Reed Point | Movie Threat
Reed tip, directed by Dan Fabrigar, has all the materials to create a creature horror movie. The film begins with a nice build-up – an opening sequence featuring a reel of newspaper clippings superimposed over a voice-over that describes the antagonistic creature’s backdrop, immediately intrigues the audience into the story. We then cut to a crashing RV. The accident killed several people, but two people survived.
A year later, Sarah (Sasha Anne) is convinced that her cousin Kelsey (Madison Ekstrand) survived the accident and that something “not human” took her to the woods. Kelsey’s boyfriend, Alex (Evan Adams), the second crash survivor, supports Sarah but is skeptical of the search. Screenwriters Tricia Aurand, Suzanne DeLaurentiis, and Sandy Lo lay out the basics in the first ten minutes: they tell compelling folklore about the New Jersey Devil, create incident/character motivations, and then lay out the goals in the desert.
The buildup is impressive, and the film creates valid expectations but gets bogged down in trying to justify the overall plot. Honestly, there are parts of the story that are really good. How the opening leads to the crash intrigues you as a viewer, hoping the bar rises higher from that point. Throughout the first half, Reed tip successfully avoids predictability and brings unexpected twists and atmosphere thanks to the chilling background score.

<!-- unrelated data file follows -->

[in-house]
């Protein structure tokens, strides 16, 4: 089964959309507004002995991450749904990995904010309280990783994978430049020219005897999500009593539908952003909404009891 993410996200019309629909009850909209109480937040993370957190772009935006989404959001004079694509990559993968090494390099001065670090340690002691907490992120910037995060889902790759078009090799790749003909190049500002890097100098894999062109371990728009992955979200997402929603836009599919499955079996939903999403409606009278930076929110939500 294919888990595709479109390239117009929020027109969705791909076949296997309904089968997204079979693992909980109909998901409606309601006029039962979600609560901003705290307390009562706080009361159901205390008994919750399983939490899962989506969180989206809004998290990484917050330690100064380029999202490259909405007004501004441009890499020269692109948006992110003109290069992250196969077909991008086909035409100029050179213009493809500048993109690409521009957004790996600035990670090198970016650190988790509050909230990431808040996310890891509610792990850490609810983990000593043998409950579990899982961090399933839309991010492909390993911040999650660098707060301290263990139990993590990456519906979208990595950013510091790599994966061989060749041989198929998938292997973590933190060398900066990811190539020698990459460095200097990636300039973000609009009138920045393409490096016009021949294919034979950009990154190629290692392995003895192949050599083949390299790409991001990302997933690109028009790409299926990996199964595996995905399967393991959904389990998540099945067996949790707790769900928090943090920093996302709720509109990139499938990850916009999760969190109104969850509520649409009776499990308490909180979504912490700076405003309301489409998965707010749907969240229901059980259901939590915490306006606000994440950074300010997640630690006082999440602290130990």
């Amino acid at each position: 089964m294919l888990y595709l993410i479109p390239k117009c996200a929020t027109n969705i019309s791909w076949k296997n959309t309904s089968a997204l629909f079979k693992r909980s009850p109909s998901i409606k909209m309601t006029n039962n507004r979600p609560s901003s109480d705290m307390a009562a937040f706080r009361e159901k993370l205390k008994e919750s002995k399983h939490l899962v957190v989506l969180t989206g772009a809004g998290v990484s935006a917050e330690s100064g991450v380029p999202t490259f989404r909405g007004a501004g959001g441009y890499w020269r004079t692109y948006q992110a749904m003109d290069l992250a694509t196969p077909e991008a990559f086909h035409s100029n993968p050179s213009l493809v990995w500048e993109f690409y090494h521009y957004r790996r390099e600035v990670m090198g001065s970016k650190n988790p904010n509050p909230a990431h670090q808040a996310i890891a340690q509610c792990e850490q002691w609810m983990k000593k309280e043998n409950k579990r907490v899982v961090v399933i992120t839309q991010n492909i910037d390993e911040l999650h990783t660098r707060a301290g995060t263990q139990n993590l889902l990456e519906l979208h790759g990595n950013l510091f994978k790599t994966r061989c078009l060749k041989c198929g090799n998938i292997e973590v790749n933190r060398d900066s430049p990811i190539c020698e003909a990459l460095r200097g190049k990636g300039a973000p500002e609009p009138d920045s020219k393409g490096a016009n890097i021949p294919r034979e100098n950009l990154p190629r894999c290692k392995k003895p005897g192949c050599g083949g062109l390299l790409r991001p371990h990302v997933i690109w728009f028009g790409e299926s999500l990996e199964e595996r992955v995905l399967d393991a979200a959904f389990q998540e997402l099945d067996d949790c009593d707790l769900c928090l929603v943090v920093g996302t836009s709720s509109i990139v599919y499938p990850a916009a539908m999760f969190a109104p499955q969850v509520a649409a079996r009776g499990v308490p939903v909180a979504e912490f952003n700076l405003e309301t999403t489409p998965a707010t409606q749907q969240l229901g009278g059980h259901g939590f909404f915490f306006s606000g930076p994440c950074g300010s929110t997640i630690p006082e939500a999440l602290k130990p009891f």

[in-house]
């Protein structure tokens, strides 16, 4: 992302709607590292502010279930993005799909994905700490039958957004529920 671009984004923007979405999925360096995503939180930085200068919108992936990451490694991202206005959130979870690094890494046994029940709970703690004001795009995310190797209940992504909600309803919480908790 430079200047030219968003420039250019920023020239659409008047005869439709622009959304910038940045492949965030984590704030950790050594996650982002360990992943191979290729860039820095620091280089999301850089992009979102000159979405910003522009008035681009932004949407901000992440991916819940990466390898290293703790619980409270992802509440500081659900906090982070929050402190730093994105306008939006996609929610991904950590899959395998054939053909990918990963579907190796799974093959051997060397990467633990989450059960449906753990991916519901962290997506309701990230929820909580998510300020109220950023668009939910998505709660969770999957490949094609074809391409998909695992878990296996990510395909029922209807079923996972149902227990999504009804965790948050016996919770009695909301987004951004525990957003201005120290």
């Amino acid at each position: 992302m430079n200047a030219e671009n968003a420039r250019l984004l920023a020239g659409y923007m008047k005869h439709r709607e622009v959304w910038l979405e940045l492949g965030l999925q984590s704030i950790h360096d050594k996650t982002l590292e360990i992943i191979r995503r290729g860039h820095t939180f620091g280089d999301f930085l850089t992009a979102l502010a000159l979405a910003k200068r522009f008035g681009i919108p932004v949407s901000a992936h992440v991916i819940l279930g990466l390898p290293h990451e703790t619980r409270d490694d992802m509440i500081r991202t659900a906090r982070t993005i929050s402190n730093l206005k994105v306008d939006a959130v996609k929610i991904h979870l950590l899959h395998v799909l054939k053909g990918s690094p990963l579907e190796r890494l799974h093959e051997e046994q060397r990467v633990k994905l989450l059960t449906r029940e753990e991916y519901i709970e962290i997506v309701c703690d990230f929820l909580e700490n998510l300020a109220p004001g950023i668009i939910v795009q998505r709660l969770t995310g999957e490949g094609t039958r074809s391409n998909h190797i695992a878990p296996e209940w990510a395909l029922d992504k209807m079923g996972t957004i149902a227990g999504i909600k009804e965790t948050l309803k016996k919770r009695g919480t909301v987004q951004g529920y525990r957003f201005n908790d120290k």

However, throughout the second half, the film falls apart. The well-thought-out tale loses its grip when it tries to add multiple subplots together. This proves confusing to the audience and ultimately yields no results. First, it never acknowledges its own folklore. Instead, it transitions from a creature feature to a slasher. It adds a sudden, unexplained and unconvincing side story, which ultimately kills the mood that has led the viewer through the film to this moment.
“…Sarah is convinced that her cousin Kelsey survived the crash and something “not human” took her…”
Although it has all the right ingredients, the storyline just isn’t well constructed. The writers try to give viewers some new revelations about the titular area of Reed’s Point. But when they arrive, such a decision only downgrades everything viewers have understood up to that point. Farbigar’s direction also suffers the same fate in which it forgets to reward initial setups, shuffling the entire plot into a weave of unanswered questions.
Additionally, the sequences aren’t properly timed and the actors fail to portray the spooky and confusing backdrop of the haunted woods, remaining mostly emotionless even in the climactic moments. That’s when the film completely loses its grip, unsuccessfully leaving audiences with an ambiguous ending. Unfortunately, this is neither logical nor exhaustive. There are so many unanswered questions that instead of being ambiguous, it ends in incompleteness, even more strongly affected by the action.
Reed tip starts out as a one-of-a-kind offering. The creature is new and the backdrop built around it looks interesting. Given the budget, the lack of adequate lighting (essential for a movie shot mostly in the dark) and conspicuous errors in the creature’s costume can be overlooked. But, despite its best efforts to escape the clichés, the film couldn’t find a proper escape, and ended up getting confused with too many characters and stories coming apart at the end. That’s why it’s a little frustrating because it started well and it’s even worth it. Unfortunately, it ends in total collapse.
At various points, it feels like Fabrigar has gone to some crucial lengths to release a worthwhile film, but for some unknown reason his enthusiasm slowly wanes as the film progresses. As a result, Reed tip gives you conflicting thoughts. Was it a good movie? Gently. Could it have been better? Yes, because it does not deliver on its initial promise or the intriguing setup from the start.